Commonwealth of Massachusetts Office of the State Auditor, 2020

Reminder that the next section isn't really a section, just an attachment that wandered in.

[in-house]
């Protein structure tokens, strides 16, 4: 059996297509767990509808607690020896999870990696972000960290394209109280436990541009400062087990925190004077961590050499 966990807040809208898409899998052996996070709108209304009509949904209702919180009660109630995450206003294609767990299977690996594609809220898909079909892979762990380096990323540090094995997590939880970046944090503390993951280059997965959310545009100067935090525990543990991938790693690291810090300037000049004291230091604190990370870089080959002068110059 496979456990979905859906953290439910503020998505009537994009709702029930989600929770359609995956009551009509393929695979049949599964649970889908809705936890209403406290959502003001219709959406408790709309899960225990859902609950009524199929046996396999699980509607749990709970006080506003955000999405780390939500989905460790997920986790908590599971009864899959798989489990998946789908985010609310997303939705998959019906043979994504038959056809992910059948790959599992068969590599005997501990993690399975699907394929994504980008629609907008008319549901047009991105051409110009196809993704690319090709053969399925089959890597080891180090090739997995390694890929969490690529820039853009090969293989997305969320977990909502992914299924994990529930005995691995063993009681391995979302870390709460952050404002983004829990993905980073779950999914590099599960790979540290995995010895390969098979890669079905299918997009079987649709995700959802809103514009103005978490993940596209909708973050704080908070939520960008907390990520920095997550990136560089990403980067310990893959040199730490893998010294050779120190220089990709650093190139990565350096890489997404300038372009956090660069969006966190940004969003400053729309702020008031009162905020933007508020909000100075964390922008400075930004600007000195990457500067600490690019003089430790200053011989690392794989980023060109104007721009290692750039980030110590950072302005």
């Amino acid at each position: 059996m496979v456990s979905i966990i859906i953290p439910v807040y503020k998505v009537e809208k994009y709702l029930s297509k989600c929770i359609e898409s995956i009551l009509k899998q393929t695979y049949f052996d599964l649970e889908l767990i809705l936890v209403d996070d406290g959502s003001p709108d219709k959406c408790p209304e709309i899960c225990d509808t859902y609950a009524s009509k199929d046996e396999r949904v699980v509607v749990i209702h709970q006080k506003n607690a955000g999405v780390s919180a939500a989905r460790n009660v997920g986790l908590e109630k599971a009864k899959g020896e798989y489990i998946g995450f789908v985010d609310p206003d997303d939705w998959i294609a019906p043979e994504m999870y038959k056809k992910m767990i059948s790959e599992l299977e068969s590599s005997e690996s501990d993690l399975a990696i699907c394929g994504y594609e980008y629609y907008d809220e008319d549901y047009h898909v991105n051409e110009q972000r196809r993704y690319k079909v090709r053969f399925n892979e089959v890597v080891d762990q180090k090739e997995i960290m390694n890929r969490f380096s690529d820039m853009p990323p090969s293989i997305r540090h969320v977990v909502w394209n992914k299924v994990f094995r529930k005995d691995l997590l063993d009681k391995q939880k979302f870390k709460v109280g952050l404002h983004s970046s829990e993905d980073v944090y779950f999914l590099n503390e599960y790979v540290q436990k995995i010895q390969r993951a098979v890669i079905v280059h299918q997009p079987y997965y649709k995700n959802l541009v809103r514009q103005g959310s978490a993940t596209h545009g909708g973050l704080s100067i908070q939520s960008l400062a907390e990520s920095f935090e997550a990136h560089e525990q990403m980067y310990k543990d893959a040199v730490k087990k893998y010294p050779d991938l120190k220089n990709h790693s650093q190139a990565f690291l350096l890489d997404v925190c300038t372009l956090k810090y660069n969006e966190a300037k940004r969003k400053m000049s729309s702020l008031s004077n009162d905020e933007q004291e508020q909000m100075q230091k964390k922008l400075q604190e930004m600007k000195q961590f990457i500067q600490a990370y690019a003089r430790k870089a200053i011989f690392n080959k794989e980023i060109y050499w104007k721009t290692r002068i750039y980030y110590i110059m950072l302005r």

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Official Audit Report – Issued January 9, 2020 Massachusetts Department of Correction For the period July 1, 2016 through June 30, 2018 State House Room 230 Boston, MA 02133 firstname.lastname@example.org www.mass.gov/auditor January 9, 2020 Ms. Carol Mici, Commissioner Massachusetts Department of Correction 50 Maple Street Milford, MA 01757 Dear Ms. Mici: I am pleased to provide this performance audit of the Department of Correction. This report details the audit objectives, scope, methodology, findings, and recommendations for the audit period, July 1, 2016 through June 30, 2018. My audit staff discussed the contents of this report with management of the agency, whose comments are reflected in this report. I would also like to express my appreciation to the Department of Correction for the cooperation and assistance provided to my staff during the audit. Sincerely, Suzanne M. Bump Auditor of the Commonwealth cc: Thomas A. Turco III, Secretary, Executive Office of Public Safety and Security Audit No. 2019-0145-3J Table of Contents Department of Correction TABLE OF CONTENTS EXECUTIVE SUMMARY ........................................................................................................................................... 1 OVERVIEW OF AUDITED ENTITY ............................................................................................................................. 2 AUDIT OBJECTIVES, SCOPE, AND METHODOLOGY ................................................................................................. 6 DETAILED AUDIT FINDINGS WITH AUDITEE’S RESPONSE ...................................................................................... 11 1. The Department of Correction did not adhere to sick call standards. ....................................................... 11 2. DOC did not always maintain documentation showing that reentry services were provided to inmates. . 14 APPENDIX A ......................................................................................................................................................... 16 APPENDIX B ......................................................................................................................................................... 17 i Audit No. 2019-0145-3J List of Abbreviations Department of Correction LIST OF ABBREVIATIONS ACL ARMR CMR DOC IMS IRP MCI MMIS QHP RFR SCRF Audit Command Language Authorization for Release of Medical Records Code of Massachusetts Regulations Department of Correction Inmate Management System Individual Reentry Plan Massachusetts Correctional Institution Medicaid Management Information System qualified healthcare professional Request for Response Sick Call Request Form ii Audit No. 2019-0145-3J Executive Summary Department of Correction EXECUTIVE SUMMARY In accordance with Section 12 of Chapter 11 of the Massachusetts General Laws, the Office of the State Auditor has conducted a performance audit of the Department of Correction (DOC) for the period July 1, 2016 through June 30, 2018. In this performance audit, we examined inmate access to healthcare, including sick call requests, reentry healthcare services, and women’s specific healthcare services related to pregnancy and annual preventive examinations. Below is a summary of our findings and recommendations, with links to each page listed. Finding 1 Page 11 During the audit period, Sick Call Request Forms (SCRFs) were not processed or triaged within 24 hours (72 on weekends) and/or were not completely filled out by nurses and/or physicians, and inmates were not always seen by a qualified healthcare professional within seven days after they submitted SCRFs. Recommendation Page 12 DOC should ensure that there are internal controls and monitoring in place to ensure compliance with DOC policies and procedures. Finding 2 Page 14 DOC did not always maintain documentation to support the following: that Individual Reentry Plans were reviewed with the inmates, signed by the inmates, and provided to the inmates before release; that physical and mental health appointments for post-release services were scheduled with external medical providers when necessary; and that DOC obtained signed Authorizations for Release of Medical Records from inmates. Recommendations Page 15 1. DOC should ensure that its staff is properly trained in reentry service standards and provide job aids for all aspects of the reentry process. 2. DOC should evaluate whether it would be useful to have employees work solely in reentry rather than doing multiple jobs, thereby ensuring that these employees can focus on reentry and the applicable standards and timelines. 1 Audit No. 2019-0145-3J Overview of Audited Entity Department of Correction OVERVIEW OF AUDITED ENTITY The Department of Correction (DOC) was established under Section 1 of Chapter 350 of the Acts of 1919 and Section 1 of Chapter 27 of the Massachusetts General Laws. DOC is responsible for operating the Commonwealth’s prison system. According to its intranet site, DOC’s vision is “to effect positive behavioral change in order to eliminate violence, victimization and recidivism” and its mission is “to promote public safety by managing offenders while providing care and appropriate programming in preparation for successful reentry into the community.” As of June 2018, DOC was responsible for 8,741 inmates housed in 16 correctional facilities (see Appendix A) across the Commonwealth and had approximately 4,600 employees. DOC’s state appropriations for fiscal years 2017 and 2018 were $593,413,000 and $645,035,000, respectively. DOC obtains accreditation through the American Correctional Association, the National Commission on Correctional Health Care, the state Department of Public Health, and the state Department of Mental Health to confirm compliance with applicable regulations. In our audit, we reviewed inmate access to healthcare, including sick call requests, reentry healthcare services, and women’s specific healthcare services related to pregnancy and annual preventive examinations. During the audit period, healthcare at DOC facilities was provided by a third-party vendor (Massachusetts Partnership for Correctional Healthcare, LLC) through a Commonwealth of Massachusetts Standard Contract. This contractor was selected through the competitive bid process using the state’s online procurement management system.1 The contract term was for five years (July 1, 2013 through June 30, 2018), with two options to renew the contract for up to two years each. The role and obligations of the contractor are outlined in the Request for Response (RFR) “Comprehensive Health Services to Massachusetts Prison Population (RFR 14-DOC 9004—Prison Health Services)” and include but are not limited to the following: The Contractor shall provide a comprehensive program of medical, dental and mental health services to all inmates and civilly committed persons, male and female, adult and minor, residing at all Facilities or otherwise committed to the care and custody of [DOC]. . . . The Contractor shall provide Inmates with humane health care in accordance with Community Standards [see Appendix B] throughout the term of Contract. 1. The system was called COMM-PASS when the bidding process began; it is now called COMMBUYS. 2 Audit No. 2019-0145-3J Overview of Audited Entity Department of Correction The Contractor shall operate the Program based on a contractual staffing plan using only licensed, registered, certified and professionally trained Personnel, or other Personnel whom [DOC’s Assistant Deputy Commissioner for Clinical Services] deems qualified on a case-by-case basis to provide Services under this Contract. . . . The Contractor shall maintain complete and accurate records of care in accordance with applicable standards, and . . . collect and analyze health care statistics on a regular basis for provision to the Health Services Division [of DOC] in accordance with reporting requirements set forth herein. . . . The contractor, or the respective Medical Contractor and Mental Health Contractor, shall be solely responsible for making all decisions with respect to the type, timing and level of Services needed by Inmates covered by the Program. This includes, without limitation, the determination of whether an Inmate is in need of clinical care, inpatient hospitalization, and/or referral to an outside specialist or otherwise needs specialized care. . . . The Contractor . . . shall have the sole authority and responsibility for the implementation, modification and continuation of any and all health care for Inmates. DOC monitors the contractor’s compliance with contract requirements by conducting internal audits of medical and mental health records. During these internal audits, DOC officials review areas that include, but are not limited to, intake/transfer (accuracy of notes related to inmate problems), timeliness (frequency of contact with inmates), existence and accuracy of treatment plans, and documented need for specific medications. DOC conducted 131 internal audits during the audit period. According to the RFR, a minimum of 90% compliance is necessary for a contractor to be considered compliant with the contract requirements. If there are areas of noncompliance, the contractor must submit a corrective action plan to DOC, which schedules a follow-up audit within 90 days. If there are still areas of noncompliance after this audit, DOC may impose a financial penalty. DOC did not take the option to renew this healthcare contract; as of July 1, 2018, DOC began a new contract with Correct Care Solutions, LLC. Sick Call Requests According to Section 10 of DOC policy “103 DOC 630—Medical Services,” “access to daily sick call is an inmate’s right and not a privilege.” Each of the 16 DOC facilities has written sick call procedures for processing inmate sick call requests, and all inmates at each facility (including inmates in restricted housing) have access to the Sick Call Request Form (SCRF). To request access to healthcare, an inmate completes an SCRF, selecting a type of service requested (medical, dental, or mental health); stating the nature of the problem or request; and adding his/her name, inmate commitment number, and signature, as well as the date. S/he then submits the SCRF in a designated drop box located in the 3 Audit No. 2019-0145-3J Overview of Audited Entity Department of Correction facility. It is DOC’s responsibility to process the SCRFs daily and to schedule appointments as necessary. DOC maintains SCRFs in inmates’ individual medical files. According to Section 491.07(2) of Title 103 of the Code of Massachusetts Regulations, DOC must give inmates unimpeded equal access to the grievance process to address their complaints. An inmate can file a grievance for any reason using the designated form; all inmates, regardless of housing unit, must have access to grievance and appeal forms. DOC must provide a response to an inmate’s grievance, and the inmate may appeal the response by filing a designated appeal form to the appellate authority.2 The appellate authority must respond to the appeal and make a final determination on the matter. For both the grievance process and the sick call request process, non-English-speaking inmates can request translation in up to 140 different languages. If an inmate cannot complete a form because of language/literacy barriers, the inmate can request assistance through his/her assigned correctional program officer. Reentry Services DOC is responsible for providing reentry services to all inmates to ensure successful transition from the inmate population into the community. For each inmate, DOC creates an Individual Reentry Plan that addresses post-release housing; eligibility for the state Medicaid program (MassHealth); employment opportunities; community resources; and physical or mental health services, which include providing medications and scheduling physical and mental health appointments upon release. Women’s Healthcare There are certain healthcare services that are specific to female inmates, such as certain preventive exams and prenatal and postnatal care. The preventive exams include pelvic and breast exams and mammograms. Generally, these appointments are scheduled when an inmate arrives at a DOC facility, but the inmate can refuse the services. The purposes of the preventive exams are overall health and early detection of cancer. Pregnant inmates are given necessary medical services, tests, and periodic health monitoring and evaluations (unless the inmate has refused them). DOC must provide pregnant inmates with appropriate clothing, sanitary materials, and nutrients necessary to maintain a healthy pregnancy. Postpartum inmates must receive a postpartum depression screening upon return to DOC 2. The appellate authority for grievance appeals is the superintendent of the institution where the grievance occurs. 4 Audit No. 2019-0145-3J Overview of Audited Entity Department of Correction custody; they are also eligible for mental health services related to postpartum depression if the issue presents itself after that screening. Additionally, the use of restraints is not allowable without due cause during the second and third trimesters of a pregnancy or during post-delivery recuperation. 5 Audit No. 2019-0145-3J Audit Objectives, Scope, and Methodology Department of Correction AUDIT OBJECTIVES, SCOPE, AND METHODOLOGY In accordance with Section 12 of Chapter 11 of the Massachusetts General Laws, the Office of the State Auditor has conducted a performance audit of certain activities of the Department of Correction (DOC) for the period July 1, 2016 through June 30, 2018. We conducted this performance audit in accordance with generally accepted government auditing standards, except Sections 6.56–6.59 of Chapter 6 of the US Government Accountability Office’s Government Auditing Standards, pertaining to obtaining sufficient, appropriate evidence to meet the audit objectives. See “Scope Limitation” below for details regarding the issue we encountered with access to medical files. We believe that the evidence obtained provides a reasonable basis for our findings and conclusions based on our audit objectives. Below is a list of our audit objectives, indicating each question we intended our audit to answer; the conclusion we reached regarding each objective; and, if applicable, where each objective is discussed in the audit findings. Objective 1. Conclusion Does DOC comply with authoritative guidance (see below) for inmate healthcare related to the following? a. sick call requests No; see Finding 1 b. doctors’ appointments, health insurance coverage, and medications during reentry preparation No; see Finding 2 c. Yes; see Scope Limitation women’s health Our substantive testing for each objective was based on certain sections of the following authoritative guidance: For objective 1a: DOC policy “103 DOC 630—Medical Services” Section 761.07(7) of Title 103 of the Code of Massachusetts Regulations (CMR) National Commission on Correctional Health Care publication Standards for Health Services in Prisons 6 Audit No. 2019-0145-3J Audit Objectives, Scope, and Methodology Department of Correction 103 CMR 491 For objective 1b: DOC policy “103 DOC 493—Reentry Policy” DOC policy “103 DOC 630—Medical Services” For objective 1c: DOC policy “103 DOC 630—Medical Services” DOC policy “103 DOC 620—Special Health Care Practices” Section 118 of Chapter 127 of the General Laws We gained an understanding of the internal control environment related to our audit objectives by reviewing applicable DOC policies and procedures, reviewing laws and regulations, and making inquiries and observations. In addition, we performed the following procedures to obtain sufficient, appropriate evidence to address our audit objectives. Scope Limitation We encountered a scope limitation with regard to objectives 1a and 1c. Because of a mold infestation, some female inmates’ medical files that were stored at Massachusetts Correctional Institution (MCI)— Framingham were quarantined and could not be obtained for review. Further, the affected medical files could not be identified or excluded from the population; this affected our sick call request test and women’s health tests. If these medical files had been available, it is possible that our audit procedures might have identified further issues. Sick Call Requests We obtained a list of inmates incarcerated at all DOC facilities during the audit period from the Inmate Management System (IMS), the program DOC uses to track and process inmates. Because all inmates have initial health assessments upon arrival at DOC facilities and any identified issues should be addressed at that time, we filtered the list to include inmates who were incarcerated for more than 30 days to identify a population of inmates who might have submitted Sick Call Request Forms (SCRFs). The filtered list of inmates who were incarcerated for more than 30 days totaled 18,394. Using a statistical sampling method and Audit Command Language (ACL) software, with a confidence level of 7 Audit No. 2019-0145-3J Audit Objectives, Scope, and Methodology Department of Correction 95% and a tolerable error rate of 5%, we selected a random sample of 60 of the 18,394 inmates. We obtained and reviewed each inmate’s hardcopy medical file/s, which contained paperwork related to the inmate’s health-related services provided by DOC, including any SCRFs. In each inmate’s medical file/s, we reviewed all SCRFs where the inmate had indicated a date that fell during our audit period. We reviewed these forms to confirm compliance with certain requirements of “103 DOC 630—Medical Services,” which is DOC’s internal policy for healthcare provided to inmates; 103 CMR 761.07(7); and the National Commission on Correctional Health Care publication Standards for Health Services in Prisons. Specifically, we reviewed each SCRF to determine the following: the date the inmate submitted it, the date it was triaged, whether it was triaged in an appropriate amount of time, the provider to which the inmate was referred, the nurse triage determination,3 the inmate’s institution (i.e., the facility where the inmate was held), the date the inmate saw a qualified healthcare professional (QHP), and whether the inmate was seen by a QHP in an appropriate amount of time. Additionally, DOC officials gave us a list of all 24 grievances related to inmates’ access to healthcare that were filed during the audit period. We obtained and reviewed all hardcopy paperwork and electronic forms related to each grievance. The grievance information provided by DOC included the Informal Complaint Form, the Formal Grievance Form, the Grievance Appeal Form, any Grievance Extension Forms, and any case notes in IMS. We reviewed the grievance documentation to confirm compliance with certain sections of 103 CMR 491. Specifically, we confirmed compliance with the following requirements: inmates filing informal complaints before submitting formal grievances; formal grievances being submitted within 10 days of incidents; DOC documenting formal grievances in IMS; DOC responding to formal grievances in 10 days; DOC filing extensions when it could not respond to grievances within 10 days; inmates submitting appeals within 10 days of receiving their formal grievance responses; DOC documenting the appeals in IMS; and DOC responding to the appeals in 30 days unless an extension was filed. Reentry Services From the list of inmates mentioned above, we identified a total of 4,800 who were paroled or released and had a Criminal designation in IMS (indicating that they had been sentenced) as opposed to a PreTrial or Out of State designation. Using a statistical sampling method and ACL, with a confidence level of 3. This triage determination is made when a nurse reviews the health issue reported by the inmate and determines the urgency of the inmate’s need to be seen by a medical professional. 8 Audit No. 2019-0145-3J Audit Objectives, Scope, and Methodology Department of Correction 95% and a tolerable error rate of 5%, we selected a random sample of 60 of the 4,800 inmates. We obtained and reviewed reentry screenshots from IMS to confirm compliance with certain requirements of “103 DOC 493—Reentry Policy” and “103 DOC 630—Medical Services.” Specifically, we determined whether each inmate was given an Individual Reentry Plan; each inmate signed an Authorization for Release of Medical Records; medical appointments were arranged, if necessary; each inmate was given enough medication to last until his/her post-release appointment, if necessary; a Medicaid Management Information System (MMIS) check was conducted 30 days before each inmate’s release; a secondary MMIS check was conducted within 5 days of each inmate’s release; and each inmate was given a MassHealth card (if eligible) or instructions on how to follow up with MassHealth upon release. Women’s Health From the list of inmates mentioned above, we identified a total of 4,629 female inmates at the MCI— Framingham or South Middlesex Correctional Center facilities. Using a statistical sampling method and ACL, with a confidence level of 95% and a tolerable error rate of 5%, we selected a random sample of 60 of these 4,629 inmates. To conduct our testing of medical services provided specifically to the female inmates, we obtained and reviewed the hardcopy medical files for the selected inmates. These files contained hardcopy paperwork related to services requested, and provided to the inmate, during incarceration. We reviewed the medical files to determine whether DOC had complied with certain requirements of “103 DOC 630—Medical Services,” including providing annual pelvic and breast examinations to inmates, providing mammograms every two years to inmates aged 40 through 49, and providing annual mammograms to inmates aged 50 and above. We obtained a list from DOC officials of 67 female inmates who had a pregnancy designation in IMS at any point during the audit period. Using a nonstatistical sampling method and ACL, we selected a random sample of 20 of the 67 inmates. Because our sampling methodology is nonstatistical, we cannot project the results of our testing to the entire population. To conduct our testing of health services for pregnant inmates, confirming compliance with certain portions of Section 118 of Chapter 127 of the General Laws and “103 DOC 620—Special Health Care Practices,” we obtained the medical files for the inmates selected. These contained hardcopy documentation of medical services requested and provided during the inmates’ incarceration. Specifically, we determined whether each inmate was given information about pregnancy options and DOC facility policies regarding care and labor; a Treatment Plan; specialty care if necessary; a postpartum evaluation by a mental health clinician within two 9 Audit No. 2019-0145-3J Audit Objectives, Scope, and Methodology Department of Correction business days of return to DOC custody; and mental healthcare if suffering from postpartum depression, as well as whether there was a documented need for restraint if the inmate was restrained. Data Reliability Assessment We reviewed certain general information technology controls, including access controls, security training, personnel screening, and account management, over IMS to determine the reliability of the data therein. In addition, for the list of inmates extracted from IMS, we ran data integrity tests to identify any missing data or data outside our audit period and traced inmate data to and from inmate medical files to confirm the accuracy and completeness of the inmate list. For the list of pregnant inmates extracted from IMS, we selected a sample of 10 inmates and reviewed the medical files for evidence indicating that they were pregnant during the audit period. There could be inmates on the list who were not pregnant during the audit period because re-incarcerated inmates with a pregnancy designation in IMS could have had their information copied to their new inmate files. Therefore, this list is of undetermined reliability. However, the list is relevant and the sole source available to identify the population of pregnant inmates during the audit period to conduct our audit. Despite these uncertainties, we believe the list of pregnant inmates sufficiently captures all pregnant inmates during the audit period for the purpose of identifying our population for audit testing. We determined that the data were sufficiently reliable for the purposes of our audit work. 10 Audit No. 2019-0145-3J Detailed Audit Findings with Auditee’s Response Department of Correction DETAILED AUDIT FINDINGS WITH AUDITEE’S RESPONSE 1. The Department of Correction did not adhere to sick call standards. During the audit period, Sick Call Request Forms (SCRFs) were not processed or triaged within 24 hours (72 on weekends)4 and/or were not completely filled out by nurses and/or physicians, and inmates were not always seen by a qualified healthcare professional (QHP) within seven days after they submitted SCRFs. Without timely treatment for physical and mental health issues, an inmate’s condition could worsen. Additionally, the Department of Correction (DOC) puts itself at risk of legal action by not documenting that SCRFs are triaged and inmates are seen promptly. Although we found that all 60 inmates in our sample were seen by a QHP, DOC did not process and triage the SCRFs promptly. For 18 of 60 inmate medical files tested, SCRFs were processed and triaged 1 to 31 days late. We identified 55 SCRFs with this issue out of 297 SCRFs maintained in the 18 inmate medical files. Of the 55 SCRFs, 28 did not have a date from the triage nurse or the inmate, so we could not determine whether the inmate was seen by a triage nurse within the required time. There were portions of the SCRFs that were not filled out in their entirety, by nurses and/or physicians, for 23 of 60 inmate medical files tested. Within the 23 files were a total of 363 SCRFs, 163 of which were missing information: 33 did not have a referral to a medical professional, 102 did not have a nurse triage determination, and 28 did not indicate the institution where the inmate was housed. Finally, for 19 of 60 inmate medical files tested, there was no evidence that the inmates were seen by QHPs within seven days after they submitted SCRFs. We identified 72 SCRFs with issues out of 302 SCRFs in the 19 files. Of the 72 SCRFs, 33 did not have a date from a QHP or the inmate, so we could not determine whether the inmates were seen within seven days by a QHP. Additionally, 38 SCRFs had instances where an inmate was seen more than seven days after submission of the SCRF, and in 1 case, the date recorded by the QHP was one day before the date recorded by the inmate. Authoritative Guidance In regard to SCRFs being processed and triaged and the inmates being seen by QHPs promptly, Section 10(4) of DOC policy “103 DOC 630—Medical Services” states, 4. Medical services are available for inmates 24 hours a day, seven days a week. There may not always be a physician on site, but physicians are on call and other medical personnel are on site to assist inmates with their medical needs. 11 Audit No. 2019-0145-3J Detailed Audit Findings with Auditee’s Response Department of Correction All requests must be processed and triaged by a qualified healthcare professional within twentyfour (24) hours or seventy-two (72) on week-ends. All inmates who submit a sick call request shall be seen by a qualified healthcare professional on a priority basis that will not exceed seven (7) calendar days from the day of submission of the request. In regard to SCRFs being filled out entirely and signed by DOC representation, Section 761.07(7) of Title 103 of the Code of Massachusetts Regulations states, Requests for medical attention shall be assessed and processed in accordance with guidelines established by the National Commission on Correctional Health Care and according to American Correctional Association standards and Department guidelines. The National Commission on Correctional Health Care publication Standards for Health Services in Prisons recommends that “all aspects of the health care request process, from review and prioritization to subsequent encounter, [be] documented, dated, and timed.” Reasons for Issues DOC officials could not provide us with a reason for these issues at the time of our audit. However, we did note that controls over the administration of these activities appeared to be deficient. Recommendation DOC should ensure that there are internal controls and monitoring in place to ensure compliance with DOC policies and procedures. Auditee’s Response The Department of Correction (DOC) received and reviewed the list of examples of concern raised by the Auditor’s findings. The Health Services Division (HSD) pulled each inmate medical file and identified the issues corresponding to the Auditor’s findings. The DOC HSD appreciates the external review and feedback for the Sick Call process and policy. As a result of your findings, the DOC has identified an opportunity for improvement which is addressed here. We recognize this is a collaborative and constructive process which affords the DOC an opportunity to improve on existing process and policies to more effectively deliver equitable access to quality healthcare for every inmate. SCRF not processed or triaged within 24 hours (72 on weekends) In a subsequent review of the files, HSD found discrepancies between the date of submission as written by the inmate and the date the SCRF was received in the Health Services Unit (HSU) at the site. The standard practice for the DOC is to use the date of receipt by the HSU. When the SCRF is retrieved, the QHP is required to stamp or indicate on the form when it was received. 12 Audit No. 2019-0145-3J Detailed Audit Findings with Auditee’s Response Department of Correction This is the date used to document the timeliness of service. In several cases, the auditors identified the date that the inmate denoted on the form. However, this date is not always the date the SCRF is actually submitted. In some instances, the inmate may inadvertently use the incorrect date. In some instances, the inmate incorrectly post-dates the SCRF. In some instances, the inmate may not submit the form on the same day that the inmate fills it out. Therefore, to ensure more consistency with dates, the HSD has opted to use the date the SCRF is received by HSU. SCRF not completely filled out by nurses or physicians HSD reviewed the forms and agrees with the Auditor’s findings. The forms have several check boxes to provide basic information regarding the SCRF request including, but not limited to: date/time triaged, acuity of request, facility, and specialty. HSD did review the medical record of those individuals and did not find any instance where an incomplete SCRF resulted in untimely response to urgent or emergent issues. HSD recognizes the importance of fully completing all required fields on the SCRF. HSD will work with its contracted healthcare vendor to reinforce the requirement that all fields must be completed. Inmates were not always seen by a qualified health professional within 7 days after SCRF submission HSD identified several SCRFs which were administrative in nature. For example, there were requests for replacement hearing aid batteries, repair to eyeglasses, or asking for HIV/Hepatitis C testing. These are examples of administrative requests which would not require the inmate to see a QHP for care. Instead, these issues were responded to by providing the requested supplies or repairs, or referring the SCRF to a counselor for the requested testing. The sick call process is the most common avenue inmates have to bring these issues to the attention of the medical provider. However, the SCRF policy language does not account for these types of administrative requests. Therefore, the DOC will review the policy and revise the language to differentiate between the services which may, or may not, require clinical assessment within the current policy timeframes. Auditor’s Reply Regarding the processing of SCRFs, for our analysis we used the date of submission indicated on the SCRF to conduct our analysis because this form is the official record used by the agency to document the need for medical services requested by an inmate in accordance with DOC policy. We recognize that inmates may sometimes enter erroneous dates on SCRFs. However, since the extent to which errors like this may have occurred in our sample could not be reasonably determined by us or by DOC, it was necessary and reasonable for us to rely on the accuracy of the submission dates on the SCRFs to assess DOC’s compliance with its requirements in this area. It should be noted that, even using the date stamp 13 Audit No. 2019-0145-3J Detailed Audit Findings with Auditee’s Response Department of Correction as the official date of receipt as DOC suggests, our analysis still showed a significant number of instances where DOC did not meet its processing timelines. Based on its response, DOC is taking measures to clarify existing policies and ensure that they are consistently applied throughout all its facilities. 2. DOC did not always maintain documentation showing that reentry services were provided to inmates. DOC did not always maintain documentation to support the following: that Individual Reentry Plans (IRPs) were reviewed with the inmates, signed by the inmates, and provided to the inmates before release; that physical and mental health appointments for post-release services were scheduled with external medical providers when necessary; and that DOC obtained signed Authorizations for Release of Medical Records (ARMRs) from inmates. Without an IRP, an inmate may be unaware of, and/or may miss, a needed appointment; may run out of necessary medications; and may be unaware of his/her current status with regard to health insurance coverage. In addition, inmates may lose continuity of care when appointments for known physical or mental health issues are not scheduled with medical service providers in the inmates’ areas of release. DOC also puts itself at legal risk by not maintaining copies of IRPs and signed ARMRs, since these provide evidence that inmates have received information and allow DOC to release medical records. Of the 60 inmate files tested, 22 did not have evidence that the IRP was reviewed with the inmate, signed by the inmate, and given to the inmate before release from DOC custody. The IRP documents physical and mental health appointments for needed services provided in an inmate’s area; medication provided upon release and any prescriptions for refills; and MassHealth coverage, if the inmate is eligible. For 5 of the 60 inmates tested, there was a request for a medical appointment or documented physical or mental health issue, meaning an appointment was necessary, but there was no evidence in DOC’s Inmate Management System (IMS) that appointments had been made for post-release services with external medical providers. Finally, for 23 of the 60 inmates tested, there was an indication of a physical or mental health appointment needed or scheduled, but there was no evidence that an ARMR was obtained and signed. 14 Audit No. 2019-0145-3J Detailed Audit Findings with Auditee’s Response Department of Correction Authoritative Guidance In regard to IRPs, DOC officials told us that DOC provides an IRP to each inmate. The information on the IRP is also reflected in IMS with a note identifying when DOC had the conversation with the inmate. In addition, the DOC Reentry Services Operations Manual states that each inmate must sign a copy of the IRP and DOC must provide a copy to each inmate for his/her release. In regard to physical or mental health appointments with external medical providers, Section 8(B) of “103 DOC 493—Reentry Policy” states, The medical/mental health discharge planner shall schedule appointments with community providers and document the appointments in IMS. In regard to ARMRs, Section 21 of “103 DOC 630—Medical Services” states, When an inmate is being referred to an outside designated health care provider, the inmate should sign an authorization for release of medical records. Reasons for Issue DOC officials told us that some employees did not have appropriate reentry training and DOC did not provide enough job aids to properly assist them when they were not aware of reentry standards. DOC officials further explained that employees might work in reentry inconsistently and therefore might not be as knowledgeable about the standards. Recommendations 1. DOC should ensure that its staff is properly trained in reentry service standards and provide job aids for all aspects of the reentry process. 2. DOC should evaluate whether it would be useful to have employees work solely in reentry rather than doing multiple jobs, thereby ensuring that these employees can focus on reentry and the applicable standards and timelines. Auditee’s Response Taking into account the Auditor’s findings, the DOC will review its current policies and staff training procedures for inmate reentry. DOC will also provide staff with accurate job aids required to complete the reentry process. DOC will also review reentry staffing caseloads to ensure that staff can complete reentry tasks as required by DOC policy and procedures. 15 Audit No. 2019-0145-3J Appendix A Department of Correction APPENDIX A Department of Correction Facilities and Locations Facility Name Location Boston Pre-Release Center 430 Canterbury Street, Roslindale, MA 02131 Bridgewater State Hospital 20 Administration Road, Bridgewater, MA 02324 Lemuel Shattuck Hospital Correctional Unit 180 Morton Street, Jamaica Plain, MA 02130 Massachusetts Alcohol and Substance Abuse Center 1 Bump Pond Road, Plymouth, MA 02360 Massachusetts Correctional Institution (MCI)—Cedar Junction 2405 Main Street, South Walpole, MA 02071 MCI—Concord 965 Elm Street, Concord, MA 01742 MCI—Framingham 99 Loring Drive, Framingham, MA 01701 MCI—Norfolk 2 Clark Street, Norfolk, MA 02056 MCI—Shirley Harvard Road, Shirley, MA 01464 Massachusetts Treatment Center 30 Administration Road, Bridgewater, MA 02324 North Central Correctional Institution 500 Colony Road, Gardner, MA 01440 Northeastern Correctional Center 1 Barretts Mill Road, West Concord, MA 01742 Old Colony Correctional Center 1 Administration Road, Bridgewater, MA 02324 Pondville Correctional Center 1 Industries Drive, Norfolk, MA 02056 South Middlesex Correctional Center 135 Western Avenue, Framingham, MA 01701 Souza-Baranowski Correctional Center 1 Harvard Road, Shirley, MA 01464 16 Audit No. 2019-0145-3J Appendix B Department of Correction APPENDIX B Request for Response Definitions5 Best Practices Practices that are based on the collective experience and wisdom of the field. Community Standard The “Community Standard” for medical, dental and mental health Services shall mean the scope and quality of Services, including diagnostic testing, preventive Services, and after care considered appropriate, in terms of type, amount, frequency, level, setting and duration which is appropriate to the patient’s diagnosis or condition. The care must be medically necessary and consistent with generally accepted practice parameters as recognized by health care providers in the same or similar general specialty who typically treat or manage the diagnosis or condition, help restore or maintain the patient’s health, prevent the deterioration or palliate the patient’s condition, prevent the reasonably likely onset of a health problem, or detect an incipient problem. The “Community Standard” shall be interpreted in light of a prison system environment, taking into consideration the unique nature of the delivery of health care to an Inmate population within a prison system, and taking into account the Inmate’s individual history of incarceration and present circumstances. Accordingly, Services should be Evidence Based and should incorporate Best Practices utilized by health care professionals in prison systems. Evidence Based Services that are founded upon published literature that demonstrates the efficacy of services provided in prison systems, and are capable of being audited against established standards. “Evidence-based” practices mean that (1) there is a definable outcome(s); (2) it is measurable; and (3) it is defined according to practical realities. 5. These definitions are quoted from the Department of Correction’s Request for Response “Comprehensive Health Services to Massachusetts Prison Population (RFR 14-DOC 9004—Prison Health Services).” 17